Thursday, February 28, 2013

“Who Could That Be at This Hour?” – a Review

First of all, Happy Birthday, Daniel Handler, a.k.a. Lemony Snicket.

As a lover of sarcasm, black humor, and dry wit, Lemony Snicket’s books have always appealed to me. I loved A Series of Unfortunate Events, featuring the Baudelaire orphans and the wicked Count Olaf. Snicket's latest novel,“Who Could That Be at This Hour?” is in the same vein, and I wouldn’t give it any points on dramatic originality when compared to former work. Still, it’s plenty of fun.
Like ASOUE, in this, the first installment in the All the Wrong Questions series, we have a young protagonist who has to make his way in the world with little help from adults. The time period and location is ambiguous, sometimes feeling like the 1930s, sometimes like the modern day. There’s the same intriguing secret society that hovers around the edges of the tale, but never comes into full view. Lemony Snicket, who is the narrator and main character, loves books, hates coffee, and has had a very unusual education. He also has a female friend who never appears (for ASOUE fans, I suspect this might be the elusive Beatrice.)

There are the same unhelpful mentors, and oddly savvy young children. I wonder if the real author, behind the Snicket pseudonym, makes a tongue-in-cheek reference to this in one conversation:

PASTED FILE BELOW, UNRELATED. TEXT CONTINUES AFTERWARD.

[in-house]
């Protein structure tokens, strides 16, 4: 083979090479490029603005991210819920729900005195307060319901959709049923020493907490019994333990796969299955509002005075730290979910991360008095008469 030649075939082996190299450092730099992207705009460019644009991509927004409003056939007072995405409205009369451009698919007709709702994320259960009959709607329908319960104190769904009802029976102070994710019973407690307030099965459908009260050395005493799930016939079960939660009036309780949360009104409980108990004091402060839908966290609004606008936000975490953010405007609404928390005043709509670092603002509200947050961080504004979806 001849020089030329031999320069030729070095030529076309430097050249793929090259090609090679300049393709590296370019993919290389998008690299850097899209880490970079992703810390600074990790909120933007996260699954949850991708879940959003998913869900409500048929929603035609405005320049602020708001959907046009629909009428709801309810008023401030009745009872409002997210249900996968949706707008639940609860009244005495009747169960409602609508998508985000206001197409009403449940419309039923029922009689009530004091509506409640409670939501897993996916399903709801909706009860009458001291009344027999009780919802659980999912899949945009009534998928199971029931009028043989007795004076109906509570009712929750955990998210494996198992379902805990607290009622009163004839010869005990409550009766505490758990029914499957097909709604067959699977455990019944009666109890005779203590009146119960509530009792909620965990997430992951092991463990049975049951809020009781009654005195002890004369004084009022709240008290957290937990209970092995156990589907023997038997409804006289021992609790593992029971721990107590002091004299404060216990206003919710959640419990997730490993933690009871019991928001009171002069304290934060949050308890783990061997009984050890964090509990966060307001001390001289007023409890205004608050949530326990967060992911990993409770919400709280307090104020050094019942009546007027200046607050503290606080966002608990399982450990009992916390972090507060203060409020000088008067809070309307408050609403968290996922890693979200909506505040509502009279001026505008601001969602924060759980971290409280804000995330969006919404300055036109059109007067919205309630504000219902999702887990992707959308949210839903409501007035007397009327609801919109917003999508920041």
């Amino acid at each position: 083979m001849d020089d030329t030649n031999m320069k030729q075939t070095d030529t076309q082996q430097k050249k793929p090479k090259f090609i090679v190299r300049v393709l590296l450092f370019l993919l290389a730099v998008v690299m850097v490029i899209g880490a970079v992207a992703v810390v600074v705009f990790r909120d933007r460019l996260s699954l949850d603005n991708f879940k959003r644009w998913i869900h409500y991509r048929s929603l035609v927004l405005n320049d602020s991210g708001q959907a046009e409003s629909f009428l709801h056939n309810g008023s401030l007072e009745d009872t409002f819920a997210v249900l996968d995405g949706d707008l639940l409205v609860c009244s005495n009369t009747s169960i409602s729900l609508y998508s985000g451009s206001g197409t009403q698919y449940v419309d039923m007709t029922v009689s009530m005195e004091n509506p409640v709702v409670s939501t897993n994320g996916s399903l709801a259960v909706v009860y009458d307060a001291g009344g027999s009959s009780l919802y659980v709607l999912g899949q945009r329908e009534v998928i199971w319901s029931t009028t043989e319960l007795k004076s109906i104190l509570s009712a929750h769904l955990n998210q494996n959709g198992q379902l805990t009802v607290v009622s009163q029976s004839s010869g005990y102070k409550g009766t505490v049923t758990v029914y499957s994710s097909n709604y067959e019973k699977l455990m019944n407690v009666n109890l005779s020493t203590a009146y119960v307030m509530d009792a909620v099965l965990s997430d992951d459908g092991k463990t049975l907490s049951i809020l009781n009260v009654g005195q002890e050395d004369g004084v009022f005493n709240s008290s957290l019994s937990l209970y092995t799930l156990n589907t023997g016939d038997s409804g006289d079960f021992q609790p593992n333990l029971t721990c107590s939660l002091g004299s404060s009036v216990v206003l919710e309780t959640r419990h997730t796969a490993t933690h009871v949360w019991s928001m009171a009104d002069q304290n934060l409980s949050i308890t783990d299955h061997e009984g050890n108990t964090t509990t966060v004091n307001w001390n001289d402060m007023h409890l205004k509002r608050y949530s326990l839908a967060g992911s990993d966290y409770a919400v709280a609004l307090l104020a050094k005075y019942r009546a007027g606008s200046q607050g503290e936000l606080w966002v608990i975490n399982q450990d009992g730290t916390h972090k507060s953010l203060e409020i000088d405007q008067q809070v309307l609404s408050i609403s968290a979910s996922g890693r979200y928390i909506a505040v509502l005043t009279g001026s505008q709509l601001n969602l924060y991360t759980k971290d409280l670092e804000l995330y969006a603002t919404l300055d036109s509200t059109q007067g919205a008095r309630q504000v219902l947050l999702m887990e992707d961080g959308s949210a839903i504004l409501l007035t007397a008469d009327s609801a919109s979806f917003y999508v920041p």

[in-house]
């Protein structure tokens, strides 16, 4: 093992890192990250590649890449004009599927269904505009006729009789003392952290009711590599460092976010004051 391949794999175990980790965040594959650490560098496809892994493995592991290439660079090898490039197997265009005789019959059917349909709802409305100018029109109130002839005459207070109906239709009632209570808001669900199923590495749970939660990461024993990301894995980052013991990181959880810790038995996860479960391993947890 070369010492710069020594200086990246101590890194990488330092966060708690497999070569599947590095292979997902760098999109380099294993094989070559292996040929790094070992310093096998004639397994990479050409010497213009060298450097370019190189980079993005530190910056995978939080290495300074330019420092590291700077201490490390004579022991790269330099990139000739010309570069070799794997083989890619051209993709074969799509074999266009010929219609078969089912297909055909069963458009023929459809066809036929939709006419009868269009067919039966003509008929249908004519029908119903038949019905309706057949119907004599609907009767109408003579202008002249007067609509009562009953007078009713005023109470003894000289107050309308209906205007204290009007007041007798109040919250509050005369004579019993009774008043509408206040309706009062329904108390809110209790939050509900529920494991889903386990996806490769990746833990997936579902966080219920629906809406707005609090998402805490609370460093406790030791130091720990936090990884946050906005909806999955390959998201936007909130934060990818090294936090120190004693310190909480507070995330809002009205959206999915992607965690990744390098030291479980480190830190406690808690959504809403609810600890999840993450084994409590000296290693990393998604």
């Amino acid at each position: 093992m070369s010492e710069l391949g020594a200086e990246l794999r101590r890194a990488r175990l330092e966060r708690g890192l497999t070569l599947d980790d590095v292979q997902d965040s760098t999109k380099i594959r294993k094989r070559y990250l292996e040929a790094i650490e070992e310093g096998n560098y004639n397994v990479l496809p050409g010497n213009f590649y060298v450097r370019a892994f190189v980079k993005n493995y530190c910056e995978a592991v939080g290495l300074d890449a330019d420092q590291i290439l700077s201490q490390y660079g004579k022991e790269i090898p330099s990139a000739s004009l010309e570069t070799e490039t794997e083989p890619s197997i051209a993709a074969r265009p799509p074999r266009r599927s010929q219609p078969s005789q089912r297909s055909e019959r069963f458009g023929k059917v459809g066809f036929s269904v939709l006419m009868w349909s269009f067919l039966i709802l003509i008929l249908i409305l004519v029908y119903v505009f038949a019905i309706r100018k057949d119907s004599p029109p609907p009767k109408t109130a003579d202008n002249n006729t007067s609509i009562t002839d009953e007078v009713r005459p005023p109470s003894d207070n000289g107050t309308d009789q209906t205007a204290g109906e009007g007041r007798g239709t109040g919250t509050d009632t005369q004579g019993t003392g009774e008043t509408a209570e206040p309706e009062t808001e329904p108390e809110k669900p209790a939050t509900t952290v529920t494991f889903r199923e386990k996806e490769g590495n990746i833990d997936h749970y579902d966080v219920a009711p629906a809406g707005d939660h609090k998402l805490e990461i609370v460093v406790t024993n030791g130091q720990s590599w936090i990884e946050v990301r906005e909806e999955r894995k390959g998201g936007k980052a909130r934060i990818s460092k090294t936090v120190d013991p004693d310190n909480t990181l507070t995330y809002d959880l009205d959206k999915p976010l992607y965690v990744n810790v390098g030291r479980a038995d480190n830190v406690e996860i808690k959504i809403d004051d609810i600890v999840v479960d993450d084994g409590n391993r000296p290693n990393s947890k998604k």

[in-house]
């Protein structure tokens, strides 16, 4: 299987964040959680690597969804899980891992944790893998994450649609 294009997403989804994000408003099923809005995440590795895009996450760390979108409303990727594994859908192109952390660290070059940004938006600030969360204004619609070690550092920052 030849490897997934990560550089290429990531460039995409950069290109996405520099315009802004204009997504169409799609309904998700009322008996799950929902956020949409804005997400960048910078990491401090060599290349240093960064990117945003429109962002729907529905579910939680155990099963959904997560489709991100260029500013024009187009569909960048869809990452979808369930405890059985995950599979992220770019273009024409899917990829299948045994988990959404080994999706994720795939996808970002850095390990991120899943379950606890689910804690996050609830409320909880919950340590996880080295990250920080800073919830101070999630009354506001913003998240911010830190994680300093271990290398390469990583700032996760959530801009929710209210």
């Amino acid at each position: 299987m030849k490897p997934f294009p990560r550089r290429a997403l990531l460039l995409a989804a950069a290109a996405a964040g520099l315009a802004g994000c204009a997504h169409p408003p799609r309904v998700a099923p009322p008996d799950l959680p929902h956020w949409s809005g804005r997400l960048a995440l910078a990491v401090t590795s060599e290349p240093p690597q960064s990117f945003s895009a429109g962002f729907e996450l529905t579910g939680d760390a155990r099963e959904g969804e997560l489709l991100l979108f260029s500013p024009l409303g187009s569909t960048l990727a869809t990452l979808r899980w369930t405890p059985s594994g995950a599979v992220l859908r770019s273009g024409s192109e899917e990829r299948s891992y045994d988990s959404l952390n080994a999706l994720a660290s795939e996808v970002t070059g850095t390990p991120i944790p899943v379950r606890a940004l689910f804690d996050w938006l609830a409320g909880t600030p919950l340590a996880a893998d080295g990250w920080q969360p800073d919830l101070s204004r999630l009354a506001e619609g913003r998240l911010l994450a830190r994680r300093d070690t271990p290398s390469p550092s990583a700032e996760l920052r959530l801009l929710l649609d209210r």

“I’m reminded of a book that my father used to read to me,” she said. “A bunch of elves and things get into a war over a piece of jewelry that everybody wants but no one can wear.”

“I never liked that kind of book,” I replied. “There’s always a wizard who is very powerful but not very helpful.”

Which is ironic, because that’s just the sort of tale Snicket is in.

Snicket is thirteen years old as the story opens, contrasting with the adult who narrated ASOUE. With the aid…assistance…company of his chaperone, S. Theodora Markson, Snicket travels to the run-down town Stain’d-by-the-Sea, which is not, in fact, by the sea. From the get-go, it’s a place that symbolizes disappointment, and if the name weren’t enough, the local inn is called The Lost Arms, and the barman Prosper Lost.

On the trail of a missing statuette, Snicket meets a number of vivid characters, including a journalist wannabe with a fold-up typewriter, a librarian who wears black leather jackets, and a pair of underage taxi drivers named Pip and Squeak. The plot is engaging, with plenty of twists and turns. Like most Snicket novels, it’s absolutely impossible to summarize, but let’s just say that, as usual, the means are more important than the end. The prose is marvelous and subtle, humorous and well-crafted.

Snicket as a character obviously gets fleshed out more fully than as the distant and ever-in-danger narrator of the ASOUE books. He’s kind, courteous, intelligent, and makes promises with great seriousness. He’s a sucker for a damsel in distress, and has a quiet determination to do the right thing. Unlike Violet Baudelaire, who (if I remember correctly) was primarily concerned with the safety of her family, Snicket is alone to the point that he can afford to help others. He doesn’t have any marked character flaws, aside from the tendency to always ask the wrong question and run up the wrong tree, but somehow avoids seeming like a Mary Sue.